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GPR Environmental Assessment

E

nvironmental site assessments often require sites to be cleared for borehole drilling. In this example, GPR was used to map storage tank locations at a gas station to allow borehole soil sampling to be safely performed.

Planning the location of boreholes is a very common geotechnical problem. This case study illustrates the use of GPR to identify underground obstructions and define clear zones for borehole drilling.

A gas station sale required an environmental site assessment. Known subsurface obstructions included buried utilities, old foundations, buried tanks and other possible buried debris. The goal of the assessment was to determine if hydrocarbons had leaked into the soil by conducting a borehole soil sampling program.

GPR is commonly used prior to such borehole programs to identify areas clear of subsurface obstructions. Clearing programs will often use multiple methods. Metal pipes and cables are often identified using traditional electromagnetic tracking techniques.

Scanning the area with GPR provides the benefit of detecting both the metal pipes and cables as well as non-metallic structures. As a result, areas of disturbed soil, undocumented utilities, and storage tanks can be identified.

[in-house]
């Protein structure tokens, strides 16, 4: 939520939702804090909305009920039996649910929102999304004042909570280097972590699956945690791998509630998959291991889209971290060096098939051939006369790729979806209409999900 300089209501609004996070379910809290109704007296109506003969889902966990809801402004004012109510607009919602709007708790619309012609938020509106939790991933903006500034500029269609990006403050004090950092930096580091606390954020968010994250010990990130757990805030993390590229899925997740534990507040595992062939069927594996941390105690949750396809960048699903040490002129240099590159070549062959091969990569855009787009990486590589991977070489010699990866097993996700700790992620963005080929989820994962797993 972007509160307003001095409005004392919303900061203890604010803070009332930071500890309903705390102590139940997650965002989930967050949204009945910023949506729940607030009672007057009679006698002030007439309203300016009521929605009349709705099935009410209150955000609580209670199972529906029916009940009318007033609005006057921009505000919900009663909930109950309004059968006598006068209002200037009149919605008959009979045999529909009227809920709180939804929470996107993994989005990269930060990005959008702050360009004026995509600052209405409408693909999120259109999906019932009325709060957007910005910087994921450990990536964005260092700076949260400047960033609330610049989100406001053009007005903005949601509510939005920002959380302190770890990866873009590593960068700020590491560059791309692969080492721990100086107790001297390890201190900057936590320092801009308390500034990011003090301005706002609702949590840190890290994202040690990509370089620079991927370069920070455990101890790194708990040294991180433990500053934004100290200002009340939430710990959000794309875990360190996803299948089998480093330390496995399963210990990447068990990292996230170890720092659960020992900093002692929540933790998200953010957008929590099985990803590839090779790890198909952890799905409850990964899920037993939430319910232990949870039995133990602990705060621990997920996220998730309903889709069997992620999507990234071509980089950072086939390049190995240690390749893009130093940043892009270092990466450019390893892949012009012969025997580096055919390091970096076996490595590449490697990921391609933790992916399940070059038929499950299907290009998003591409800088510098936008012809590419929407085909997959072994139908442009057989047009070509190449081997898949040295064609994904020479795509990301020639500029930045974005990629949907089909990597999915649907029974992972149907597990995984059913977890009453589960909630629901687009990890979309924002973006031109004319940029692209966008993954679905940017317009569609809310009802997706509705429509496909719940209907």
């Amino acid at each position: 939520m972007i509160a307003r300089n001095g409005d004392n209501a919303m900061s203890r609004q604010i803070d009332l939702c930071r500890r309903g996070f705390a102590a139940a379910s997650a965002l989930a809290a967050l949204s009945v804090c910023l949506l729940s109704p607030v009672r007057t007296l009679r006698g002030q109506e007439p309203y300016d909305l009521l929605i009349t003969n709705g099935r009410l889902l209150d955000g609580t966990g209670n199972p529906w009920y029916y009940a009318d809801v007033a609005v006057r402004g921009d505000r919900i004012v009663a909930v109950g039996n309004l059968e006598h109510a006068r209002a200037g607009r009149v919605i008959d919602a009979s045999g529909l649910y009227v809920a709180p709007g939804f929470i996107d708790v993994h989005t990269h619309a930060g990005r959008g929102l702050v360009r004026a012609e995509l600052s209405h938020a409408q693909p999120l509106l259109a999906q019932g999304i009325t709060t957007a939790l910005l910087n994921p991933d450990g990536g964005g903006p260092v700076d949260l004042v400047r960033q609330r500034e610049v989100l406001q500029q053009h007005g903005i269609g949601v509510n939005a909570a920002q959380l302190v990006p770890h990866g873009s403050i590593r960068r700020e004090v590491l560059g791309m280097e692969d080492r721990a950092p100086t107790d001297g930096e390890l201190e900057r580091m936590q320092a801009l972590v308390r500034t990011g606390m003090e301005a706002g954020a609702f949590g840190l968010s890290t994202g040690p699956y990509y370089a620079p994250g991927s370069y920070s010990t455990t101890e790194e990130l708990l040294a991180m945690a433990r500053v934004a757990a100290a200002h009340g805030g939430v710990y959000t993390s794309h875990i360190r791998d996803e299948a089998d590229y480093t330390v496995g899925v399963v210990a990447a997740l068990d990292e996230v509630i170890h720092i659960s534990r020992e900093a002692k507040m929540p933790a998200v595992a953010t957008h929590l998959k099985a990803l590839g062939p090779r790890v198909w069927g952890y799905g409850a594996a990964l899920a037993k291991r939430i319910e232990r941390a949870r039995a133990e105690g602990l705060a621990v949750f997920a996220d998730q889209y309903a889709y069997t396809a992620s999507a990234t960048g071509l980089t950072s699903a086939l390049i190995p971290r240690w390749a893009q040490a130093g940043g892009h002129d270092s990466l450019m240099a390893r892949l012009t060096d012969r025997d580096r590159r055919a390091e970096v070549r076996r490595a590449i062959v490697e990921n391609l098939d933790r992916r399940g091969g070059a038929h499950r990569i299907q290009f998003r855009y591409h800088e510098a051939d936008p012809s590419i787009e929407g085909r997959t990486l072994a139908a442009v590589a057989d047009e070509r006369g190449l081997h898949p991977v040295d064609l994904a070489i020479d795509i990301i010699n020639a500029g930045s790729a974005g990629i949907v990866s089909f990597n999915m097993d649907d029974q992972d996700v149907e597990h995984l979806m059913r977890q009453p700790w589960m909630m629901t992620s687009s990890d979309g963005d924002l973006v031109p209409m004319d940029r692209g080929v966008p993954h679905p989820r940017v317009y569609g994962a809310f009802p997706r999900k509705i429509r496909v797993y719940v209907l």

Once all subsurface features were located, borehole locations were selected in favorable areas.

A Noggin 250 SmartCart system was used during this investigation. The GPR cross-section below shows the response from two buried tanks located under a concrete pad plus the presence of some of the buried product pipe.

The normal approach is to scan over the area with GPR, much like mowing the grass. Any localized changes are immediately visible on the real-time display and can be immediately marked out. While GPR cannot uniquely identify the type of target, as-built drawings and records plus onsite visual observations can usually provide this information. Performing a GPR survey at this gas station ensured that the required borehole sampling program could be executed safely.

GPR is a useful tool for planning borehole locations as part of environmental and geotechnical investigations.

GPR cross section shows two underground fuel tanks beneath a concrete slab and associated product piping.
Example of a GPR cross section that shows two underground fuel tanks beneath a concrete slab and associated product piping.

Results & Benefits

Using GPR to clear a site is very common. The benefits of GPR include:

  • Very quick deployment on site.
  • Immediate visual response with depth estimate.
  • Detection of all manner of buried obstructions.
  • Complements other techniques such as EM induction and magnetics.
  • Inexpensive, fast and simple.

Download the case study: GPR for Environmental Assessment

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